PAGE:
The Ruins of Xochicalco, Mexico
“Xochicalco” can be translated from the ancient language of Nahuatl to mean “In the House of Flowers,” and I am so happy I was able to visit it at the end of the rainy season, when flowers were blooming, and the grass was green. There is something very magical about ancient ruins, and that magic is only heightened when they are slightly overrun by the elements. I’ve been lucky enough to have explored multiple ruins in the world, but this was my first time exploring Mesoamerican ruins and it was a whole new experience.
Xochicalco is located 38 km southwest of Cuernavaca, about 76 miles by road from Mexico City. The ruins date back to 200 B.C. but Xochicalco is believed to have reached it’s peak as a city around 900 A.D. when it may have had a population of up to 20,000 inhabitants. It has been speculated that besides just a city, trading center, and religious meeting point, Xochicalco may have also been an university and center for a community of artists from other parts of Mesoamerica.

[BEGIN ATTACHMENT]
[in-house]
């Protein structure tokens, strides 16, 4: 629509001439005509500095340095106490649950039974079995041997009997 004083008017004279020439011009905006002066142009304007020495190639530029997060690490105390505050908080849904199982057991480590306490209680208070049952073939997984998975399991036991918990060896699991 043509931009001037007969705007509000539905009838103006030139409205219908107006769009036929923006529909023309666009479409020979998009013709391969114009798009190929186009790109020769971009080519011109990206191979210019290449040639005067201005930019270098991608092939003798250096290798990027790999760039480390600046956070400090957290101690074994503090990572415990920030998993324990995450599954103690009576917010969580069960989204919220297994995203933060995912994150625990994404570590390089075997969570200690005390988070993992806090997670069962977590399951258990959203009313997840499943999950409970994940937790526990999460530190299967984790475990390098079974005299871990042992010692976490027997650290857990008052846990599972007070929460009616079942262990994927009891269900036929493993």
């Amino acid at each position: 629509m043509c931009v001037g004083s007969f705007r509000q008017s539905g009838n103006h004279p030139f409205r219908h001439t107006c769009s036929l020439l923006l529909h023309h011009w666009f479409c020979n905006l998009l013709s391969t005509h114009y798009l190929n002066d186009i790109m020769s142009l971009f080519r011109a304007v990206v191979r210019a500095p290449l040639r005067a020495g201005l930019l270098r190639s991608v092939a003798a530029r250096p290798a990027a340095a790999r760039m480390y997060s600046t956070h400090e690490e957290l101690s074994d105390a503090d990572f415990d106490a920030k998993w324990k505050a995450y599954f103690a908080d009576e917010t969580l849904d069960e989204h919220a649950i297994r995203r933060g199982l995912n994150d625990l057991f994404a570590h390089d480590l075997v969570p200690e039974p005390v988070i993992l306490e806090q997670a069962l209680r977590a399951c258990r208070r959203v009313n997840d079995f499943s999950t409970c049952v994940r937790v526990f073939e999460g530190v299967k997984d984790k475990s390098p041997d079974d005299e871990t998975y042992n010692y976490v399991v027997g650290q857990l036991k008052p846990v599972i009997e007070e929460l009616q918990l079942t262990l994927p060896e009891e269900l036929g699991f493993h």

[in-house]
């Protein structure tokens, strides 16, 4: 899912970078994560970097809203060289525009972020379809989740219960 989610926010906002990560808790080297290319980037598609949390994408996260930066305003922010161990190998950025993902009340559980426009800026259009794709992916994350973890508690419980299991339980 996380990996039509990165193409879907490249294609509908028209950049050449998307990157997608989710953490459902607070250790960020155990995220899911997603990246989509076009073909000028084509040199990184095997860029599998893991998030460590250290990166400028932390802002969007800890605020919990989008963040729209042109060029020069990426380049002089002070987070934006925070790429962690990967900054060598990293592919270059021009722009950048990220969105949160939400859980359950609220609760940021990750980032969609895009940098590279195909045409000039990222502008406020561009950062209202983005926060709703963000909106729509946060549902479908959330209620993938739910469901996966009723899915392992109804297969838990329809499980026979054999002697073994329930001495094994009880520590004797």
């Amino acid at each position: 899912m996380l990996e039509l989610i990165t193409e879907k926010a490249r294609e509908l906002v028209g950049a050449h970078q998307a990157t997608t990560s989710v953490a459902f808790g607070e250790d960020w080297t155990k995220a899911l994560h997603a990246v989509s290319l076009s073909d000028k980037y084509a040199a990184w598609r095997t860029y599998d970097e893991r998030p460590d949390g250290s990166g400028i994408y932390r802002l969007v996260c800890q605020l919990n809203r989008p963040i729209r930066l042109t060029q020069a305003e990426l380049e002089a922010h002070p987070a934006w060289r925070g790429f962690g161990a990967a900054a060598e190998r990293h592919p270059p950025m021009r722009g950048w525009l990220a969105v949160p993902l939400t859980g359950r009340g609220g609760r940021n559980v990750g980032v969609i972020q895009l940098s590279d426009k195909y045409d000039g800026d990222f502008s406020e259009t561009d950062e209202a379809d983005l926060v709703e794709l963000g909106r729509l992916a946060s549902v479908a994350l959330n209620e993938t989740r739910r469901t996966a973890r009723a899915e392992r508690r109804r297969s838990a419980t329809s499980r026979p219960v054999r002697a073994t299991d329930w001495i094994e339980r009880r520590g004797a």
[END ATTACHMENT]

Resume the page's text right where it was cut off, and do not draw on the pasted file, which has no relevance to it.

The part of the ruins I enjoyed the most was the Temple of the Feathered Serpent (also knows as the quetzalcoatl). The bas-reliefs are excellently preserved, and I spent a long time staring at the different stone portraits, finding new stories the longer I looked at the unique vignettes.
Other monuments at the site include many step-pyramid temples, an astronomical observatory, palaces, three ballcourts, sweat-baths, an unusual row of circular altars, and a cave with steps carved down into it.
Me and my friends were very lucky to have chosen September 17 (the day after Mexican Independence Day) to explore Xochicalco, and the ruins were practically deserted, allowing us free range of the area without distraction from other tourists and annoying vendors following us, as I remember from Cambodia, Indonesia, and Egypt. Or maybe with the much larger and older Aztecan Teotihuacan in the same area, Xochicalco is usually overlooked. Whatever the reason, it was a perfect day. I hope you enjoy my photographs.